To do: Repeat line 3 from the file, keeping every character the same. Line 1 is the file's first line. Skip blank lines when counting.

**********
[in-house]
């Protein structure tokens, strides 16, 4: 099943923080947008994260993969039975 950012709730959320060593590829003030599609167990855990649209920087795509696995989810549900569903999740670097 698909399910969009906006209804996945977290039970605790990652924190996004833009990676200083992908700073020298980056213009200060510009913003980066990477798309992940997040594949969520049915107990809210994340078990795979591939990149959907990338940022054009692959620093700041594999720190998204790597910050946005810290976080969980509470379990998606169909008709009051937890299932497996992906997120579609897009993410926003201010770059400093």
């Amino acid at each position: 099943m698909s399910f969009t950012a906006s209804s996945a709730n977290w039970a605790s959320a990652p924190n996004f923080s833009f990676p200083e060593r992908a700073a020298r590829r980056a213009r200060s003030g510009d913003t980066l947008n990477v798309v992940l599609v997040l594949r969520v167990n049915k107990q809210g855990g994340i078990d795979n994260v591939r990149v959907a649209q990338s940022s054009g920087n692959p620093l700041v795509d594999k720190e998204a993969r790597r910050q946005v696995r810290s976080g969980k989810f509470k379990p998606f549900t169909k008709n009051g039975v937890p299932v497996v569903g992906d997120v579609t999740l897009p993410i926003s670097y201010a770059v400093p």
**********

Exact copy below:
């Amino acid at each position: 099943m698909s399910f969009t950012a906006s209804s996945a709730n977290w039970a605790s959320a990652p924190n996004f923080s833009f990676p200083e060593r992908a700073a020298r590829r980056a213009r200060s003030g510009d913003t980066l947008n990477v798309v992940l599609v997040l594949r969520v167990n049915k107990q809210g855990g994340i078990d795979n994260v591939r990149v959907a649209q990338s940022s054009g920087n692959p620093l700041v795509d594999k720190e998204a993969r790597r910050q946005v696995r810290s976080g969980k989810f509470k379990p998606f549900t169909k008709n009051g039975v937890p299932v497996v569903g992906d997120v579609t999740l897009p993410i926003s670097y201010a770059v400093p």